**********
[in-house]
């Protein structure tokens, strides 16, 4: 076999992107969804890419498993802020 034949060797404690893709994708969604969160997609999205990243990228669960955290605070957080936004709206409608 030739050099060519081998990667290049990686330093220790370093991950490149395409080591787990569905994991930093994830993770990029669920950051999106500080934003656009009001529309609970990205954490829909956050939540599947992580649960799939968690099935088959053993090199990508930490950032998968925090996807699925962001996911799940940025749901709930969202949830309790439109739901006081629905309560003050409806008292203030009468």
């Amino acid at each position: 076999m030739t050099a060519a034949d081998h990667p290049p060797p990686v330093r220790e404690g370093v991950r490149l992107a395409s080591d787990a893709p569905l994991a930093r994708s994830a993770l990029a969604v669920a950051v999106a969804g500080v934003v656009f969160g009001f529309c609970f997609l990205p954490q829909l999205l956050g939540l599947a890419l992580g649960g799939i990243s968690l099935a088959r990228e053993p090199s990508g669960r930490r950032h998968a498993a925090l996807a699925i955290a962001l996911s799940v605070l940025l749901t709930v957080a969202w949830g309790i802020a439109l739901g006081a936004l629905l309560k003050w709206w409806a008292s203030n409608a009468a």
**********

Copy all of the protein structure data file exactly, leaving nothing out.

[in-house]
């Protein structure tokens, strides 16, 4: 076999992107969804890419498993802020 034949060797404690893709994708969604969160997609999205990243990228669960955290605070957080936004709206409608 030739050099060519081998990667290049990686330093220790370093991950490149395409080591787990569905994991930093994830993770990029669920950051999106500080934003656009009001529309609970990205954490829909956050939540599947992580649960799939968690099935088959053993090199990508930490950032998968925090996807699925962001996911799940940025749901709930969202949830309790439109739901006081629905309560003050409806008292203030009468």
């Amino acid at each position: 076999m030739t050099a060519a034949d081998h990667p290049p060797p990686v330093r220790e404690g370093v991950r490149l992107a395409s080591d787990a893709p569905l994991a930093r994708s994830a993770l990029a969604v669920a950051v999106a969804g500080v934003v656009f969160g009001f529309c609970f997609l990205p954490q829909l999205l956050g939540l599947a890419l992580g649960g799939i990243s968690l099935a088959r990228e053993p090199s990508g669960r930490r950032h998968a498993a925090l996807a699925i955290a962001l996911s799940v605070l940025l749901t709930v957080a969202w949830g309790i802020a439109l739901g006081a936004l629905l309560k003050w709206w409806a008292s203030n409608a009468a």